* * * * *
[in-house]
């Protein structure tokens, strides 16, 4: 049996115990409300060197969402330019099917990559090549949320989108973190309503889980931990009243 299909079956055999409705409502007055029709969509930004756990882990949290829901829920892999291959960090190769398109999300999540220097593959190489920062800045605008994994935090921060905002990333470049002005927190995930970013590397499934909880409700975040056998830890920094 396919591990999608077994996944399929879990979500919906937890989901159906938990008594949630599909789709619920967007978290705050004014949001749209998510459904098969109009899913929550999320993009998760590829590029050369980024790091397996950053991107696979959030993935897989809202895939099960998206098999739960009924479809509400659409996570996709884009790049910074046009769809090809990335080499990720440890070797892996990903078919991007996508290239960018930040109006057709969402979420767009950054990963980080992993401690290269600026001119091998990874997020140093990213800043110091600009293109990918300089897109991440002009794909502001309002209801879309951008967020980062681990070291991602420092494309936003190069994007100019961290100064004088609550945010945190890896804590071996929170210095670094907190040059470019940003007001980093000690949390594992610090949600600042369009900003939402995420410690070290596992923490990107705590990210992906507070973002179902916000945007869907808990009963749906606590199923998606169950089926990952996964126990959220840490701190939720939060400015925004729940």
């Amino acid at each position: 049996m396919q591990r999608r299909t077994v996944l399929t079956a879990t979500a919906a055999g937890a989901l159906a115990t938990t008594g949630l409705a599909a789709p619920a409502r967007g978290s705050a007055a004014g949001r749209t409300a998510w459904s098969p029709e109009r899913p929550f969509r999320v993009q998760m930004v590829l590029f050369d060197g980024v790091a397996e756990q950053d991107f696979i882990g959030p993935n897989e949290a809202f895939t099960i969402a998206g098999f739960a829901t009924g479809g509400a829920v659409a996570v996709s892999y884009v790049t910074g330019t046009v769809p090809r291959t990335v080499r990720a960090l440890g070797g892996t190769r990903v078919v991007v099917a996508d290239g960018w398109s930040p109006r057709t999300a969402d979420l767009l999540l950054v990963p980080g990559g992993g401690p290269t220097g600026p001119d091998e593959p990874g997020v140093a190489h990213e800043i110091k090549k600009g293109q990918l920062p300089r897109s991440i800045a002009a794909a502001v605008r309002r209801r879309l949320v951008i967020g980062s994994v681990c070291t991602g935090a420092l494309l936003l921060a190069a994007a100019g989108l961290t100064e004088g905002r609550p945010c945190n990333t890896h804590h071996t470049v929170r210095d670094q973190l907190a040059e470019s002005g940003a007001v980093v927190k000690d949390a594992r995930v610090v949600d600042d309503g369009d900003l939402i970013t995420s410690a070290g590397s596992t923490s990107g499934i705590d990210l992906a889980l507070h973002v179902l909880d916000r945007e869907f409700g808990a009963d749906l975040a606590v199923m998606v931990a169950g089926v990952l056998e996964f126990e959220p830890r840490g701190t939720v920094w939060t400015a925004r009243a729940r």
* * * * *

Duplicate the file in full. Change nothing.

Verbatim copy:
[in-house]
């Protein structure tokens, strides 16, 4: 049996115990409300060197969402330019099917990559090549949320989108973190309503889980931990009243 299909079956055999409705409502007055029709969509930004756990882990949290829901829920892999291959960090190769398109999300999540220097593959190489920062800045605008994994935090921060905002990333470049002005927190995930970013590397499934909880409700975040056998830890920094 396919591990999608077994996944399929879990979500919906937890989901159906938990008594949630599909789709619920967007978290705050004014949001749209998510459904098969109009899913929550999320993009998760590829590029050369980024790091397996950053991107696979959030993935897989809202895939099960998206098999739960009924479809509400659409996570996709884009790049910074046009769809090809990335080499990720440890070797892996990903078919991007996508290239960018930040109006057709969402979420767009950054990963980080992993401690290269600026001119091998990874997020140093990213800043110091600009293109990918300089897109991440002009794909502001309002209801879309951008967020980062681990070291991602420092494309936003190069994007100019961290100064004088609550945010945190890896804590071996929170210095670094907190040059470019940003007001980093000690949390594992610090949600600042369009900003939402995420410690070290596992923490990107705590990210992906507070973002179902916000945007869907808990009963749906606590199923998606169950089926990952996964126990959220840490701190939720939060400015925004729940």
């Amino acid at each position: 049996m396919q591990r999608r299909t077994v996944l399929t079956a879990t979500a919906a055999g937890a989901l159906a115990t938990t008594g949630l409705a599909a789709p619920a409502r967007g978290s705050a007055a004014g949001r749209t409300a998510w459904s098969p029709e109009r899913p929550f969509r999320v993009q998760m930004v590829l590029f050369d060197g980024v790091a397996e756990q950053d991107f696979i882990g959030p993935n897989e949290a809202f895939t099960i969402a998206g098999f739960a829901t009924g479809g509400a829920v659409a996570v996709s892999y884009v790049t910074g330019t046009v769809p090809r291959t990335v080499r990720a960090l440890g070797g892996t190769r990903v078919v991007v099917a996508d290239g960018w398109s930040p109006r057709t999300a969402d979420l767009l999540l950054v990963p980080g990559g992993g401690p290269t220097g600026p001119d091998e593959p990874g997020v140093a190489h990213e800043i110091k090549k600009g293109q990918l920062p300089r897109s991440i800045a002009a794909a502001v605008r309002r209801r879309l949320v951008i967020g980062s994994v681990c070291t991602g935090a420092l494309l936003l921060a190069a994007a100019g989108l961290t100064e004088g905002r609550p945010c945190n990333t890896h804590h071996t470049v929170r210095d670094q973190l907190a040059e470019s002005g940003a007001v980093v927190k000690d949390a594992r995930v610090v949600d600042d309503g369009d900003l939402i970013t995420s410690a070290g590397s596992t923490s990107g499934i705590d990210l992906a889980l507070h973002v179902l909880d916000r945007e869907f409700g808990a009963d749906l975040a606590v199923m998606v931990a169950g089926v990952l056998e996964f126990e959220p830890r840490g701190t939720v920094w939060t400015a925004r009243a729940r």